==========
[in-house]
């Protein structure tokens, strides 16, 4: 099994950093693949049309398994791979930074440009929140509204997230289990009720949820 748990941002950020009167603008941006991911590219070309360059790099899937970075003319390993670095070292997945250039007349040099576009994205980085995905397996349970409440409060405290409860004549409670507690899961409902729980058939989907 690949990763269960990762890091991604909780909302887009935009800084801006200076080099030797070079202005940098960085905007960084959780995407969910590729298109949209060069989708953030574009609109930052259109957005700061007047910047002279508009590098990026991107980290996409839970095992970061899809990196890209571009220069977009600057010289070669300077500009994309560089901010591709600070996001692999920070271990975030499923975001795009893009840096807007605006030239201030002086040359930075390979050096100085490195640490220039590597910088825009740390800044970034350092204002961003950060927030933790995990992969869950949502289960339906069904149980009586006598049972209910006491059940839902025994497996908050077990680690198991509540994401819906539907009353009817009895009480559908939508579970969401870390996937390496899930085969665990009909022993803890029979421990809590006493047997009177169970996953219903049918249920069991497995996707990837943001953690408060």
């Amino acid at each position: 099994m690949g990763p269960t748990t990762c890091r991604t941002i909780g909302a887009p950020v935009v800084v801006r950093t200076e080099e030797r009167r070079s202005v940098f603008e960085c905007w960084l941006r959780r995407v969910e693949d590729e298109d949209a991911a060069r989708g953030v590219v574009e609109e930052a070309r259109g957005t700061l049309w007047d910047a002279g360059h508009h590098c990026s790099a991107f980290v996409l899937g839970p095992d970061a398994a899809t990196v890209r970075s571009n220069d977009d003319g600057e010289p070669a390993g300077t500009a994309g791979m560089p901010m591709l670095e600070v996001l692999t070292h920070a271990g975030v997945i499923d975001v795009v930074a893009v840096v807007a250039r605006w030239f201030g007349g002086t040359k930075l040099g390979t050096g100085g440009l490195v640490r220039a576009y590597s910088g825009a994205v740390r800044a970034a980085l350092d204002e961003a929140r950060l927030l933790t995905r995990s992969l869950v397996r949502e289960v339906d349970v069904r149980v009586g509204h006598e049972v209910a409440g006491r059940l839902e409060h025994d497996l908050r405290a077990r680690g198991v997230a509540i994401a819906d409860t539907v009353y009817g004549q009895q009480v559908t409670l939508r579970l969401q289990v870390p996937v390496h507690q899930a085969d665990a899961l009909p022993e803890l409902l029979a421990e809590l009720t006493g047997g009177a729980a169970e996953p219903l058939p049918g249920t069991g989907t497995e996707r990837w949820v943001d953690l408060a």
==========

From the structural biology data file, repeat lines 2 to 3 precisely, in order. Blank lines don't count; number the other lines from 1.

């Protein structure tokens, strides 16, 4: 099994950093693949049309398994791979930074440009929140509204997230289990009720949820 748990941002950020009167603008941006991911590219070309360059790099899937970075003319390993670095070292997945250039007349040099576009994205980085995905397996349970409440409060405290409860004549409670507690899961409902729980058939989907 690949990763269960990762890091991604909780909302887009935009800084801006200076080099030797070079202005940098960085905007960084959780995407969910590729298109949209060069989708953030574009609109930052259109957005700061007047910047002279508009590098990026991107980290996409839970095992970061899809990196890209571009220069977009600057010289070669300077500009994309560089901010591709600070996001692999920070271990975030499923975001795009893009840096807007605006030239201030002086040359930075390979050096100085490195640490220039590597910088825009740390800044970034350092204002961003950060927030933790995990992969869950949502289960339906069904149980009586006598049972209910006491059940839902025994497996908050077990680690198991509540994401819906539907009353009817009895009480559908939508579970969401870390996937390496899930085969665990009909022993803890029979421990809590006493047997009177169970996953219903049918249920069991497995996707990837943001953690408060």
């Amino acid at each position: 099994m690949g990763p269960t748990t990762c890091r991604t941002i909780g909302a887009p950020v935009v800084v801006r950093t200076e080099e030797r009167r070079s202005v940098f603008e960085c905007w960084l941006r959780r995407v969910e693949d590729e298109d949209a991911a060069r989708g953030v590219v574009e609109e930052a070309r259109g957005t700061l049309w007047d910047a002279g360059h508009h590098c990026s790099a991107f980290v996409l899937g839970p095992d970061a398994a899809t990196v890209r970075s571009n220069d977009d003319g600057e010289p070669a390993g300077t500009a994309g791979m560089p901010m591709l670095e600070v996001l692999t070292h920070a271990g975030v997945i499923d975001v795009v930074a893009v840096v807007a250039r605006w030239f201030g007349g002086t040359k930075l040099g390979t050096g100085g440009l490195v640490r220039a576009y590597s910088g825009a994205v740390r800044a970034a980085l350092d204002e961003a929140r950060l927030l933790t995905r995990s992969l869950v397996r949502e289960v339906d349970v069904r149980v009586g509204h006598e049972v209910a409440g006491r059940l839902e409060h025994d497996l908050r405290a077990r680690g198991v997230a509540i994401a819906d409860t539907v009353y009817g004549q009895q009480v559908t409670l939508r579970l969401q289990v870390p996937v390496h507690q899930a085969d665990a899961l009909p022993e803890l409902l029979a421990e809590l009720t006493g047997g009177a729980a169970e996953p219903l058939p049918g249920t069991g989907t497995e996707r990837w949820v943001d953690l408060a």